Reporters and Editors Warned to Treat Claims of Mercury Poisoning by Actor Jeremy Piven with Skepticism
The National Fisheries Institute (NFI) is alerting reporters and editors nationwide to treat actor Jeremy Piven's claims of mercury poisoning from eating sushi with skepticism.
WASHINGTON, D.C. December 23, 2008 The National Fisheries Institute (NFI) is alerting reporters and editors nationwide to treat actor Jeremy Piven’s claims of mercury poisoning from eating sushi with skepticism. For balanced information on the benefits of seafood consumption and mercury, NFI directs reporters to review two recent pieces published in the online magazine, Slate.
In 2008, Slate media critic Jack Shafer specifically tackled the issue of mercury in tuna sushi and concluded that activists warning Americans about high mercury levels in tuna sushi were engaging in “scaremongering”. In 2007, Arthur Allen wrote that not only is it safe for pregnant women to eat fish, but that scientific evidence showed that woman who eat more fish have smarter babies than moms who don’t.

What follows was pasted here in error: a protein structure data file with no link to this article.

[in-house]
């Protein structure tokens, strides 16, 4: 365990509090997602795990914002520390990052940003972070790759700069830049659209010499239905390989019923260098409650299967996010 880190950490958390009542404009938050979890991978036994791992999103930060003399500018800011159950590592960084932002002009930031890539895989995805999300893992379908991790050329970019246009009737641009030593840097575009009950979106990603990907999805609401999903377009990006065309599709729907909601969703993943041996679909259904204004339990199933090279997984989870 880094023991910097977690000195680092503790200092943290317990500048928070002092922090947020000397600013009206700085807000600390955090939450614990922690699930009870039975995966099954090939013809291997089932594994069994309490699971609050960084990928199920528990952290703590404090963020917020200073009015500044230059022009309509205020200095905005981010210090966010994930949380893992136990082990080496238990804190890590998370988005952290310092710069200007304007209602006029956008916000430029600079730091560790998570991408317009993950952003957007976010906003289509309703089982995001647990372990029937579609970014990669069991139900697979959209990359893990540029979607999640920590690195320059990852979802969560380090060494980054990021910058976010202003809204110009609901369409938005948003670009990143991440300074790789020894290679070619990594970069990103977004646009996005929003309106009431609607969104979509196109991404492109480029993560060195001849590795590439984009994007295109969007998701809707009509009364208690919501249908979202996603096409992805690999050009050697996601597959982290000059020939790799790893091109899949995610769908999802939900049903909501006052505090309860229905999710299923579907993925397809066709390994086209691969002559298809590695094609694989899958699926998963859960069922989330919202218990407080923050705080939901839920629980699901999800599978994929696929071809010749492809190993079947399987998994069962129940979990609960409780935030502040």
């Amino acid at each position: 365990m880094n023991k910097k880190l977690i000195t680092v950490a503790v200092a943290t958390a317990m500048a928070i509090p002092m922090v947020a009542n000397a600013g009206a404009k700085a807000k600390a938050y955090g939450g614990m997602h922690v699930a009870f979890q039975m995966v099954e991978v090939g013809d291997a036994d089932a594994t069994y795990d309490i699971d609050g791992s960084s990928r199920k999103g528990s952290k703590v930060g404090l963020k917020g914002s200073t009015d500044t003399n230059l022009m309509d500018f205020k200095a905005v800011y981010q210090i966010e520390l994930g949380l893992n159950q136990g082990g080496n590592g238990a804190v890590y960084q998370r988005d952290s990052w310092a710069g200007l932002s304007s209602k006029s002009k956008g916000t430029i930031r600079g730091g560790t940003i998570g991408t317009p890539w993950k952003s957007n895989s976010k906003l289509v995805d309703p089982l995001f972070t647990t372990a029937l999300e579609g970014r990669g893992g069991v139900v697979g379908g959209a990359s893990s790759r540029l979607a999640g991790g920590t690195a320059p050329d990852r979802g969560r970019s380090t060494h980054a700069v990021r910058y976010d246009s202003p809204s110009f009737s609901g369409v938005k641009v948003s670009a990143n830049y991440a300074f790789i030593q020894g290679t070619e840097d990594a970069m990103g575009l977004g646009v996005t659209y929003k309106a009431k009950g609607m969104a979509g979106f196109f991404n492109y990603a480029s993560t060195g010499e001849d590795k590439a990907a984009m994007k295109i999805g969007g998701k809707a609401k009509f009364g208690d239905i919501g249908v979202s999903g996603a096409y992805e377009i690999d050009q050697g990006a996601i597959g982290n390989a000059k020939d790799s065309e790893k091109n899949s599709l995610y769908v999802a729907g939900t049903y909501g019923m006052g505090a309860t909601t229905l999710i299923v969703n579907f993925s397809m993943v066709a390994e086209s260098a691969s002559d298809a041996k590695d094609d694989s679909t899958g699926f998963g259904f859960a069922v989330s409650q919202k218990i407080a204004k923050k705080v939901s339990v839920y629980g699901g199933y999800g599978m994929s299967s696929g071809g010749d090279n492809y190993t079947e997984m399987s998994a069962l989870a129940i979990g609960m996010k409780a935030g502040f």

“We already know close to 80 percent of Americans are not eating seafood at least twice per week, said Jennifer Wilmes, a registered dietitian with the National Fisheries Institute. “Messages that inappropriately scare consumers away from fish because of mercury can do a real disservice to public health, said Wilmes. When people eat less seafood, they miss out on a significant disease prevention opportunity.
Whats more, published reports suggest Pivens situation has more to do with contracts and Hollywood hype than health.
For more than 60 years, the National Fisheries Institute (NFI) and its members have provided American families with the variety of sustainable seafood essential to a healthy diet. For more information visit: www.AboutSeafood.com.